Proverbs 14:35 – “The king’s favour is toward a wise servant: but his wrath is against him that causeth shame.”
The setting of Proverbs 14:35, as with the Book of Proverbs, is within a monarchial society when the king’s word was the law of the land. A servant was ever conscious the whims of the king might suddenly turn against him should he disappoint his master. So it was with the butler and baker who disappointed Pharaoh and were providentially imprisoned with Joseph awaiting a sentence of death or deliverance (Genesis 40:1-4).
Christ illustrated the principle for today’s proverb in His Parable of the Talents (Matthew 25:14-30). In this parable Christ is the master who entrusted three servants with the oversight of his riches while he went abroad for an extended stay (Mt. 25:14-15). The servants, each entrusted with “talents” [a monetary amount] based upon their abilities, were to invest their “talents” in their master’s absence, aware he would demand an accounting of all they had been given upon his return (Mt. 25:16-18). Two of the three servants received commendations for their investments and their reward was an increase in their responsibilities on their master’s behalf (Mt. 25:19-23). The third servant failed to invest the talent he had been given and was openly rebuked by the master. The unfaithful servant’s talent was taken from him and he was cast out of the master’s presence (Mt. 25:24-30).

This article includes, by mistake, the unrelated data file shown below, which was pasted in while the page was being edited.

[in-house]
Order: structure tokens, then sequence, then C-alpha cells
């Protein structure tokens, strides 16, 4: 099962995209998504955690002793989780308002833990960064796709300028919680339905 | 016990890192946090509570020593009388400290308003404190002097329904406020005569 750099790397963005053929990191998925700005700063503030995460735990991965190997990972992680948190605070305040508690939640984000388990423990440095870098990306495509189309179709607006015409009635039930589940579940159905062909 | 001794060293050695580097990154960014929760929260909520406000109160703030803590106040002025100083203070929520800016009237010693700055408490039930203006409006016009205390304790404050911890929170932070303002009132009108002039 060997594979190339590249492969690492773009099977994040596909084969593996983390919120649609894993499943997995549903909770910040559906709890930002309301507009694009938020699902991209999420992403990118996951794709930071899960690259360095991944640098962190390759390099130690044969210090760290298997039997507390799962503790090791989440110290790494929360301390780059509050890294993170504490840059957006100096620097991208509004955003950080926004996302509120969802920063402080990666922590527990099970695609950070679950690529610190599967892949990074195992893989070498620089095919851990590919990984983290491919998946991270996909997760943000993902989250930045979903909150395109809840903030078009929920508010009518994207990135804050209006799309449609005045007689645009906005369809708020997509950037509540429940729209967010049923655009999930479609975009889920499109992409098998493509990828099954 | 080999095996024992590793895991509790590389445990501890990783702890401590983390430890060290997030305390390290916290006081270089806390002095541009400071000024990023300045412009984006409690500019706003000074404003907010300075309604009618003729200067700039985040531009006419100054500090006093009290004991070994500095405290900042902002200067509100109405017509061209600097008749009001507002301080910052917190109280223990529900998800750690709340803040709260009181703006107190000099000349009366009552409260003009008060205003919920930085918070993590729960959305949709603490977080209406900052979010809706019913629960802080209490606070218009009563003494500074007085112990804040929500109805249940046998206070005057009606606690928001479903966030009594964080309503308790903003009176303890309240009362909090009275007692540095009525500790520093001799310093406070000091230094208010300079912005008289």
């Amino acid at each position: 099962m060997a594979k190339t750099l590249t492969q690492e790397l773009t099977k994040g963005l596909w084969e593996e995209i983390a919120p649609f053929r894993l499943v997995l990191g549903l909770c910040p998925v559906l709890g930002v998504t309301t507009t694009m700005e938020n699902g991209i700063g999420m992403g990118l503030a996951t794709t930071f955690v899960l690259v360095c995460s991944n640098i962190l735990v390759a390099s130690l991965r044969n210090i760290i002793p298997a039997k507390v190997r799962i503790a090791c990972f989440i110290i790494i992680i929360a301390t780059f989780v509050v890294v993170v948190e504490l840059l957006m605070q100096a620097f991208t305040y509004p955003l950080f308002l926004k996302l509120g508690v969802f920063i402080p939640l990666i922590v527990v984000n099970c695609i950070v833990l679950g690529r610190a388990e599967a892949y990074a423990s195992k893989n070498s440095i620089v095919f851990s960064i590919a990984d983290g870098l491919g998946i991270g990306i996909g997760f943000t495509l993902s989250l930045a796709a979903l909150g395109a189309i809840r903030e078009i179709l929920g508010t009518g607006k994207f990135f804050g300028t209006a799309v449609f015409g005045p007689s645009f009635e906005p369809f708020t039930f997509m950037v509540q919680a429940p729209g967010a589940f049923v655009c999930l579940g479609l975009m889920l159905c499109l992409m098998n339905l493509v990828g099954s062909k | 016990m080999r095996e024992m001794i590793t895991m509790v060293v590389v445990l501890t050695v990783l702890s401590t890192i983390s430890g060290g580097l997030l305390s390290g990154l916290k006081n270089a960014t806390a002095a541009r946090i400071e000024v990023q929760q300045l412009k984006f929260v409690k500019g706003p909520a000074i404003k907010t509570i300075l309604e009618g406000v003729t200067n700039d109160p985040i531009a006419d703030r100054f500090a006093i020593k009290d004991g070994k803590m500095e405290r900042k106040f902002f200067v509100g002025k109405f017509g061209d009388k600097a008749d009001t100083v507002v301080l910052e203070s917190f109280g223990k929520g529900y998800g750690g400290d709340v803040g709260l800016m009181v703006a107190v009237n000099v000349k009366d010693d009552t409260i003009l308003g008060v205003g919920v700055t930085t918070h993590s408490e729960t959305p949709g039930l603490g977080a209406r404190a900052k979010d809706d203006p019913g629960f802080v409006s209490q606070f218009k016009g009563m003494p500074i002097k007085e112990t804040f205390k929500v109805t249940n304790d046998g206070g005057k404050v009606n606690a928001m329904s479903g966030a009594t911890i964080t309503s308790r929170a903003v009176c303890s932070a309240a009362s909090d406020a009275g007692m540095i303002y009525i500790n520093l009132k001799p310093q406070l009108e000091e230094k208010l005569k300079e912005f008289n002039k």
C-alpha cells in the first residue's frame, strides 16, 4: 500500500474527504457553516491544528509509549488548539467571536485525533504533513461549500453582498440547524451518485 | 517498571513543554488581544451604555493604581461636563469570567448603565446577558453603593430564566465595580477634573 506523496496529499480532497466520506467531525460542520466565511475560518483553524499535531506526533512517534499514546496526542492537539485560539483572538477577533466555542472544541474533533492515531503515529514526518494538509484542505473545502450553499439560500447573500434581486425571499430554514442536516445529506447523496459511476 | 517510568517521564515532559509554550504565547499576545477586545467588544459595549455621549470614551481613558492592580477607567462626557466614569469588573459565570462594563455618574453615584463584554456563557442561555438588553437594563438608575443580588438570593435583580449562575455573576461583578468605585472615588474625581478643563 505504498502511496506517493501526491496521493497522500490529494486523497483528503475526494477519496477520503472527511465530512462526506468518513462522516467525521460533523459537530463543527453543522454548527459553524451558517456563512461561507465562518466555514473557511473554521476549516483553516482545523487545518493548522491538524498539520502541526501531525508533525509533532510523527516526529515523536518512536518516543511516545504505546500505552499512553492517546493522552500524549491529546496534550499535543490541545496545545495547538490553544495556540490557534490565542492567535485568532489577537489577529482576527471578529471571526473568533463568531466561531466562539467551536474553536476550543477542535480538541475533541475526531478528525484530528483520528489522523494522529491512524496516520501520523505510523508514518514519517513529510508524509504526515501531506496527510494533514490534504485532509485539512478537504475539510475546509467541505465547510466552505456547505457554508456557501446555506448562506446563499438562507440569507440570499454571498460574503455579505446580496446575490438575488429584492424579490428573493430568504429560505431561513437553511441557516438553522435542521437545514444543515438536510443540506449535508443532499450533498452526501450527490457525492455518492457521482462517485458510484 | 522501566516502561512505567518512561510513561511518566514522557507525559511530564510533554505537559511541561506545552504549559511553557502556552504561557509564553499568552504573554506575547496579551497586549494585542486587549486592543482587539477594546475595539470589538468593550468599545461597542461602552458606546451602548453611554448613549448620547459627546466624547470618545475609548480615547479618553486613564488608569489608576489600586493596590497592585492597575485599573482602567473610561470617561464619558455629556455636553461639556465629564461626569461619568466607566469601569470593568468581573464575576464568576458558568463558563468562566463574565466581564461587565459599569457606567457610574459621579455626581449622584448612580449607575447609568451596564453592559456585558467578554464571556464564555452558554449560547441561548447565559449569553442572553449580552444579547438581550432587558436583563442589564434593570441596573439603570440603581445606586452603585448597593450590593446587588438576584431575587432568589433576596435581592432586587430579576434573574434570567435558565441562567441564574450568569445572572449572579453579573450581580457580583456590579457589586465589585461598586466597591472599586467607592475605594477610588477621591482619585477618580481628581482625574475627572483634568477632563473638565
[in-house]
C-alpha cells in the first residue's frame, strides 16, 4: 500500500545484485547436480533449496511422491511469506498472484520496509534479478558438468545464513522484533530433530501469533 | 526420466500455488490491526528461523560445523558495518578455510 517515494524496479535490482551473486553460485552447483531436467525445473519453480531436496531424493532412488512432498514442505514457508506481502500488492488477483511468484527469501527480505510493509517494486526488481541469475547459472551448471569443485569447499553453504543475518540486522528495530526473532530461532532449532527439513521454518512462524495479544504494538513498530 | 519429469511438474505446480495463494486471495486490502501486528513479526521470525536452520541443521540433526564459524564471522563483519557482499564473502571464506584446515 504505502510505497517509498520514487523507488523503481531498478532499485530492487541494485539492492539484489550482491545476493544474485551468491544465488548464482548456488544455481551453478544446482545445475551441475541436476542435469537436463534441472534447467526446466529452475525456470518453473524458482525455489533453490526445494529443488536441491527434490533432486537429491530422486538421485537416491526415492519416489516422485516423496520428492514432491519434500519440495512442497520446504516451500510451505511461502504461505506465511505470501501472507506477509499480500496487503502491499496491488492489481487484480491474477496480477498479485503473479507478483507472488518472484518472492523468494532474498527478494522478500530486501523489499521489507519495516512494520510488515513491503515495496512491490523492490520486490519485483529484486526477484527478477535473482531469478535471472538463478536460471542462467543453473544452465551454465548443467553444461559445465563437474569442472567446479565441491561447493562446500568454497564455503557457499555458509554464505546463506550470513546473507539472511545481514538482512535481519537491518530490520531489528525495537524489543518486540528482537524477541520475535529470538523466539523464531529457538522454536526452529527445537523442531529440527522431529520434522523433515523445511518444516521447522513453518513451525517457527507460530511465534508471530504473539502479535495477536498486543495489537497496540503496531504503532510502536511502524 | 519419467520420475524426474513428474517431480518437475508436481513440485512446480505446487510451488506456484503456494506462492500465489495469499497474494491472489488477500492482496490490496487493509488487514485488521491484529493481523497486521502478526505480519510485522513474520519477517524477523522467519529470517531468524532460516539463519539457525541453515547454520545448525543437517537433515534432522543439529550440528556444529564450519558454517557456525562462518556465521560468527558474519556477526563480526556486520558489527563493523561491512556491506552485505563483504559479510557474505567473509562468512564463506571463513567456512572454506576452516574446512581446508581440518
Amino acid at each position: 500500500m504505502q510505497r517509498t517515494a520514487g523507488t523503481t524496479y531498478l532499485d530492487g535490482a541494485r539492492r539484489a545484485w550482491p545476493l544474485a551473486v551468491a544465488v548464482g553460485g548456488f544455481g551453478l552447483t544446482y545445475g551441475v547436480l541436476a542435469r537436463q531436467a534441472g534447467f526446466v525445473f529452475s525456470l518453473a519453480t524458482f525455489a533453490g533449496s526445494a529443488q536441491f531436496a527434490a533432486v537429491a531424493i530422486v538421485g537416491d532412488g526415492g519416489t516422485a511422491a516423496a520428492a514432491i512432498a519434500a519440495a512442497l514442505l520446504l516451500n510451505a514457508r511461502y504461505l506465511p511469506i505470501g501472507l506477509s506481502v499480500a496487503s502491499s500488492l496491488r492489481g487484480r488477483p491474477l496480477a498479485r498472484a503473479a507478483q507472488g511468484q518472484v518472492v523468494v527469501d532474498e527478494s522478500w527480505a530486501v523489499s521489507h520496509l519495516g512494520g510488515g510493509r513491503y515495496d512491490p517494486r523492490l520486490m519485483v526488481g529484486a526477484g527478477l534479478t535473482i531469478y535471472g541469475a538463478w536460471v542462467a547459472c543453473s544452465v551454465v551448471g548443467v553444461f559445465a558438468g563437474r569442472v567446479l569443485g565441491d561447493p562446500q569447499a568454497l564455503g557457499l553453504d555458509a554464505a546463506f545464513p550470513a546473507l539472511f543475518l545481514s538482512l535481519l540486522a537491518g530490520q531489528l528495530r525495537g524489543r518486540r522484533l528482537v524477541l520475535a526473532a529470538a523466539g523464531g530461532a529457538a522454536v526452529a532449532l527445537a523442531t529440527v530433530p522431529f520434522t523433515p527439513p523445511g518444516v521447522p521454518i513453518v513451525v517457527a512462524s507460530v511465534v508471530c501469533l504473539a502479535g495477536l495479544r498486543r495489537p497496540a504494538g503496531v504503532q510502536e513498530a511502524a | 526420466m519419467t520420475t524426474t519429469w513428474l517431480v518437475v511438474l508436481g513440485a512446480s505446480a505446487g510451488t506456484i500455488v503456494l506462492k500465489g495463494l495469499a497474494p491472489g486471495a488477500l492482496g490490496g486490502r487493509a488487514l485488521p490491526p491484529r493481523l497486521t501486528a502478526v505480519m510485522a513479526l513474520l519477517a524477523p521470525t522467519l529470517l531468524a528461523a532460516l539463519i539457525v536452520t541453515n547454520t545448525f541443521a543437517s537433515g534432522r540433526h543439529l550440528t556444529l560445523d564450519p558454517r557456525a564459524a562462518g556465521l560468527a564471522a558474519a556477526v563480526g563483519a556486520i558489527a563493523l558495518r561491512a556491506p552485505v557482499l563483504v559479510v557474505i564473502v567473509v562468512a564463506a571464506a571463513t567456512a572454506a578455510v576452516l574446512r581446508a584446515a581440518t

For the sake of our application, let us set this proverb in the context of the 21st century and apply the principle to the relationship of the employer and employee.
Proverbs 14:35 – “The king’s favour [delight; pleasure; good will] is toward a wise [prudent; discreet] servant: but his wrath [anger; rage; fury] is against him that causeth shame [disappoints; deals shamefully].”
An employee who fulfills his obligation has the satisfaction of pay and, should he exceed his employer’s expectations, a commendation and reward for his effort. Such an employee is rare; however, it should be the case of those who bear Christ’s name—that our testimony at work earns both the trust and delight of our employer.
Sadly, the sorry state of America is that many employers search in vain for workers who are diligent in their work and give an honest day’s work for an honest wage. Too many enter the work force demanding wages that exceed their skills while provoking resentment from their employer. Such should never be said of God’s people.
May it be said of us which was said of Christ in His youth, “Jesus increased in wisdom and stature, and in favour with God and man” (Luke 2:52).
Now, get to work!
Copyright 2015 – Travis D. Smith